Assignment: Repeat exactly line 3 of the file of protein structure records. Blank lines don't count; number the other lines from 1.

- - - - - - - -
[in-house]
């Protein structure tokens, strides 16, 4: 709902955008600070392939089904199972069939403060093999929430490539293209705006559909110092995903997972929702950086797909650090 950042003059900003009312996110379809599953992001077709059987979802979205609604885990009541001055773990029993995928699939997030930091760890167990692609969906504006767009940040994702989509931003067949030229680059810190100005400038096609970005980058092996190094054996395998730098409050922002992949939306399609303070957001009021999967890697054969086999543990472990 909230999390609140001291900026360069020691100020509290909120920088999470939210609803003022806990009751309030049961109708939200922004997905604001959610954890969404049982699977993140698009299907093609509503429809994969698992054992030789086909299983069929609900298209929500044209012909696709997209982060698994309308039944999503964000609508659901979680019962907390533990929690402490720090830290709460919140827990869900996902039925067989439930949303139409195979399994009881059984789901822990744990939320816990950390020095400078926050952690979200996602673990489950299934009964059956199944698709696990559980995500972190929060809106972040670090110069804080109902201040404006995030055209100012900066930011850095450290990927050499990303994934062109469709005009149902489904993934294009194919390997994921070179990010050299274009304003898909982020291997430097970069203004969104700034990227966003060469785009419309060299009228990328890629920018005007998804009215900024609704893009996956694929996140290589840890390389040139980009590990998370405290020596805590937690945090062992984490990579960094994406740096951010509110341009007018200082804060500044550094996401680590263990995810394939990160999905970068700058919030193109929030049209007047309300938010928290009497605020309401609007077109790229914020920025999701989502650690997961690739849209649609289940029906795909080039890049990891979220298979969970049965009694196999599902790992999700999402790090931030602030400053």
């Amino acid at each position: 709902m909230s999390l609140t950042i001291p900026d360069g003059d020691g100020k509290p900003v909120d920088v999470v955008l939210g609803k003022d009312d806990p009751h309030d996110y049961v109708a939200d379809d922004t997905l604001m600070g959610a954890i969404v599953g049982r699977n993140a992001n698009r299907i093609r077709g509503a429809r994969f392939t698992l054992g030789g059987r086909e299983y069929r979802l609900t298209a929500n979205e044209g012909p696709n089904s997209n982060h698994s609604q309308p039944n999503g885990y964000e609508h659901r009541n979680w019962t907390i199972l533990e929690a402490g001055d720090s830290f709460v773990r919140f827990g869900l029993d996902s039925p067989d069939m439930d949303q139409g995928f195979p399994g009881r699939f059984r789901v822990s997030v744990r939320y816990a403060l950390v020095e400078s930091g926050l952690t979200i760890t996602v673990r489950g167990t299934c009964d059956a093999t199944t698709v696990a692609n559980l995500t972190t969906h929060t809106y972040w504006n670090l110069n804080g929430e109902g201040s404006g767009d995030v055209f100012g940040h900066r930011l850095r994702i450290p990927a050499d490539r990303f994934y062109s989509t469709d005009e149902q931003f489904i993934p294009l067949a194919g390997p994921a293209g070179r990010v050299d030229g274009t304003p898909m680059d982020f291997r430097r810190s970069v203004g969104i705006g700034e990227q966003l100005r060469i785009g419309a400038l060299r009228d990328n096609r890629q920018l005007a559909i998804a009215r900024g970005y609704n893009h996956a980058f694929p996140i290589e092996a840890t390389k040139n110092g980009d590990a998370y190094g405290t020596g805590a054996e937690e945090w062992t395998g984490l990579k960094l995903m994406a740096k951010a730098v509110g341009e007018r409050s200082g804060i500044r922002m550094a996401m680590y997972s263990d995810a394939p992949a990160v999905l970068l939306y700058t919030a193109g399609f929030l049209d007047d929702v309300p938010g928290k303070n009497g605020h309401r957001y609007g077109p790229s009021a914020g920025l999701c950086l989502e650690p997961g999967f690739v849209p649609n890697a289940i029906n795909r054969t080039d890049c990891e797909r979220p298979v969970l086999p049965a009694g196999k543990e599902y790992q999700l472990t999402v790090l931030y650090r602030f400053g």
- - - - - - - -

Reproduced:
């Amino acid at each position: 709902m909230s999390l609140t950042i001291p900026d360069g003059d020691g100020k509290p900003v909120d920088v999470v955008l939210g609803k003022d009312d806990p009751h309030d996110y049961v109708a939200d379809d922004t997905l604001m600070g959610a954890i969404v599953g049982r699977n993140a992001n698009r299907i093609r077709g509503a429809r994969f392939t698992l054992g030789g059987r086909e299983y069929r979802l609900t298209a929500n979205e044209g012909p696709n089904s997209n982060h698994s609604q309308p039944n999503g885990y964000e609508h659901r009541n979680w019962t907390i199972l533990e929690a402490g001055d720090s830290f709460v773990r919140f827990g869900l029993d996902s039925p067989d069939m439930d949303q139409g995928f195979p399994g009881r699939f059984r789901v822990s997030v744990r939320y816990a403060l950390v020095e400078s930091g926050l952690t979200i760890t996602v673990r489950g167990t299934c009964d059956a093999t199944t698709v696990a692609n559980l995500t972190t969906h929060t809106y972040w504006n670090l110069n804080g929430e109902g201040s404006g767009d995030v055209f100012g940040h900066r930011l850095r994702i450290p990927a050499d490539r990303f994934y062109s989509t469709d005009e149902q931003f489904i993934p294009l067949a194919g390997p994921a293209g070179r990010v050299d030229g274009t304003p898909m680059d982020f291997r430097r810190s970069v203004g969104i705006g700034e990227q966003l100005r060469i785009g419309a400038l060299r009228d990328n096609r890629q920018l005007a559909i998804a009215r900024g970005y609704n893009h996956a980058f694929p996140i290589e092996a840890t390389k040139n110092g980009d590990a998370y190094g405290t020596g805590a054996e937690e945090w062992t395998g984490l990579k960094l995903m994406a740096k951010a730098v509110g341009e007018r409050s200082g804060i500044r922002m550094a996401m680590y997972s263990d995810a394939p992949a990160v999905l970068l939306y700058t919030a193109g399609f929030l049209d007047d929702v309300p938010g928290k303070n009497g605020h309401r957001y609007g077109p790229s009021a914020g920025l999701c950086l989502e650690p997961g999967f690739v849209p649609n890697a289940i029906n795909r054969t080039d890049c990891e797909r979220p298979v969970l086999p049965a009694g196999k543990e599902y790992q999700l472990t999402v790090l931030y650090r602030f400053g």